A sign of redemption

SPOILER WARNING for The Dark Tower novels

The Dark Tower film is an adaptation of King's novels and mythos, but it's also something more. Because of the nature of how King's novels played out, the film is actually a canonical sequel of sorts to the books, as Roland sets out on another version of his quest with new versions of his various enemies and allies. That's why Dark Tower book fans flipped out just a little bit when it was revealed that the Horn of Eld would be featured in the film. The Horn is an ancestral artifact passed down through the gunslinger lineage. It eventually made its way to Roland, but in King's novels he lost it at a fateful battle, the same one where he lost his best friends who fought by his side (this is briefly referenced by Walter as he taunts Roland with death). In the film, Roland possesses the Horn, which was itself regained at the very end of King's novels as Roland's quest cycle repeats itself. This is symbolic, as it indicates that he may indeed be a bit closer to finally being able to rest if he can just make the journey again. It also indicates what the end of King's novels suggested, which is that Roland must keep undertaking his quest over and over until the universe is somehow in balance again.

Bound by destiny

Several times throughout the film, Walter repeats to Roland that "everyone who walks with you dies by my hand," referring to his father, his friends, and others we perhaps haven't heard of. By the end of the film, the loner Roland has taken on an apprentice of sorts in Jake, who he dubs a gunslinger, and together they're about to walk out into the universe together. This softening of Roland, and his willingness to take on traveling companions, is the formation of a keystone of King's mythology: ka-tet. In the High Speech spoken before the world of the gunslingers moved on, ka is the equivalent of fate or destiny, the will of the creator. A ka-tet is a group of people brought together by ka, destined to achieve something. In King's novels, Roland's ka-tet begins to form when he meets Jake, then grows when he is joined by a heroin addict named Eddie Dean and a woman with two personalities named Odetta Holmes/Detta Walker. Over time, the ka-tet's membership shifts and is tested, but each member contributes to the quest for the Tower in their own way. It hasn't been spoken in the film yet, but Roland choosing to invite Jake on his travels is the first step in forming his new ka-tet, and perhaps finishing his quest.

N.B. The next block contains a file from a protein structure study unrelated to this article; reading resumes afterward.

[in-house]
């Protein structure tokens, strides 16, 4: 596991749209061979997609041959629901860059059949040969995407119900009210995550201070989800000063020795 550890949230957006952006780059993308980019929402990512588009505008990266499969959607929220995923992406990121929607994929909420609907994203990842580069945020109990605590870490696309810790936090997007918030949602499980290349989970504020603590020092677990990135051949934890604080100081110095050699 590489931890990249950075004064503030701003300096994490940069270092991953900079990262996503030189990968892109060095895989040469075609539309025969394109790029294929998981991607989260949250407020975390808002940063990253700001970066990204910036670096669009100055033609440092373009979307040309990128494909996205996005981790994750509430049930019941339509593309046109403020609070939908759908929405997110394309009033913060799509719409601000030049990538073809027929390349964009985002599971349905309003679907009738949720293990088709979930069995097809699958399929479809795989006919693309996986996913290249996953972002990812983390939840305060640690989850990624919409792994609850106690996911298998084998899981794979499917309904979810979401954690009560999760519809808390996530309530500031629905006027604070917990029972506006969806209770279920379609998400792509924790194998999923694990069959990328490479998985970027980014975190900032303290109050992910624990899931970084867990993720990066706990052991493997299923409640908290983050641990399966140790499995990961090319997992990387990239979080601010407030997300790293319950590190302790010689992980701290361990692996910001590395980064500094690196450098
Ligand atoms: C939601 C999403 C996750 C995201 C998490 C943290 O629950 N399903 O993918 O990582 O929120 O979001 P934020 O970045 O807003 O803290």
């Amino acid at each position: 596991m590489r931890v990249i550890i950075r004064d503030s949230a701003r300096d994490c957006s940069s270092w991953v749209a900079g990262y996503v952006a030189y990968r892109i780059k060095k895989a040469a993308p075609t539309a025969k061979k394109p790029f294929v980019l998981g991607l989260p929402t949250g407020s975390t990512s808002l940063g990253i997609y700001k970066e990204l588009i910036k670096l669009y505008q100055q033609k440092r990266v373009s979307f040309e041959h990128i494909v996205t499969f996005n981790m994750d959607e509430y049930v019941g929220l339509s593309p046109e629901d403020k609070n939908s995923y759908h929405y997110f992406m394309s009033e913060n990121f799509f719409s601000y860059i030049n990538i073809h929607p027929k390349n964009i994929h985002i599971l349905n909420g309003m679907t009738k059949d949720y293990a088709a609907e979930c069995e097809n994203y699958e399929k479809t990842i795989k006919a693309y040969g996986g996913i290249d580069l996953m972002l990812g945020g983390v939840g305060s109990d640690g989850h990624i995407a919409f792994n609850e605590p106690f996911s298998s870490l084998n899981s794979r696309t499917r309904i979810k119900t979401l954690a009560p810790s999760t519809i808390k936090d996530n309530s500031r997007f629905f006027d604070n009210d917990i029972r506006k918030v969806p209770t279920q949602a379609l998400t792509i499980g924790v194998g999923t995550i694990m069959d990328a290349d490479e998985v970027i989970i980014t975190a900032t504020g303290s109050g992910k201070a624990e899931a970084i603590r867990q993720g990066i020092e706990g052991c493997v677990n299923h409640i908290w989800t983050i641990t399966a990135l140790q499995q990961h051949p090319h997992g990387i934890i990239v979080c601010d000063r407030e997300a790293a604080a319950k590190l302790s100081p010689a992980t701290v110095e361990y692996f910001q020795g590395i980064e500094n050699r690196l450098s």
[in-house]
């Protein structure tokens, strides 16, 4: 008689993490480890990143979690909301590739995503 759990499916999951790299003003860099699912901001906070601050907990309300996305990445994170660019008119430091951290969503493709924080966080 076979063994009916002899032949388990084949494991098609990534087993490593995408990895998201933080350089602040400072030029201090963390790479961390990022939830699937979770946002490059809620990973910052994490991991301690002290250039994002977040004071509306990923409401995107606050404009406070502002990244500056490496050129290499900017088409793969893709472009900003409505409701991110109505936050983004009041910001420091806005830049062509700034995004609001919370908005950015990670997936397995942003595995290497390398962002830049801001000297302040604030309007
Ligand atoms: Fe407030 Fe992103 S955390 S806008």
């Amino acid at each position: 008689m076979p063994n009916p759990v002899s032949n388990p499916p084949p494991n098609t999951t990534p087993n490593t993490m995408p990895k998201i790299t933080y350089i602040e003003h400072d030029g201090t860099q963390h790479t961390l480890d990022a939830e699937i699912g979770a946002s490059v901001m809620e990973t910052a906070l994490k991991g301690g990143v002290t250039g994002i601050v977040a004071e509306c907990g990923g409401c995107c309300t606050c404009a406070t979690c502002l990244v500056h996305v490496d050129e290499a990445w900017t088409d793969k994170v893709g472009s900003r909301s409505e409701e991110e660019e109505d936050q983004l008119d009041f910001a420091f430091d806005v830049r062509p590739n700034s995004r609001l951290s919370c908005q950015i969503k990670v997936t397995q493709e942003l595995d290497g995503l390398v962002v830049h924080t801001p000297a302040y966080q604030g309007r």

Resuming the quest

The formation of a ka-tet is, of course, the completion of Roland's arc over the course of the film, and an important step in his maturation toward being the kind of man who can indeed save the Tower one day. In both the film and in the books, Roland is a loner when we meet him. He is committed to walking the world alone, and to finding Walter (though his motives vary slightly), and he has no real need for a companion other than for some temporary aid, like food or help in a fight or even, in the novels, a little sexual comfort. As time goes on, Roland becomes irrevocably tied to people, whether he likes it or not, and through learning to accept these connections he becomes a leader, a teacher, and a friend once again. It's only through doing these things, through growing personally, that he can enrich his life enough to make the rest of his quest possible. The final moments of The Dark Tower reveal him beginning to become this man, and while he perhaps has a very long way to go, it's a beginning.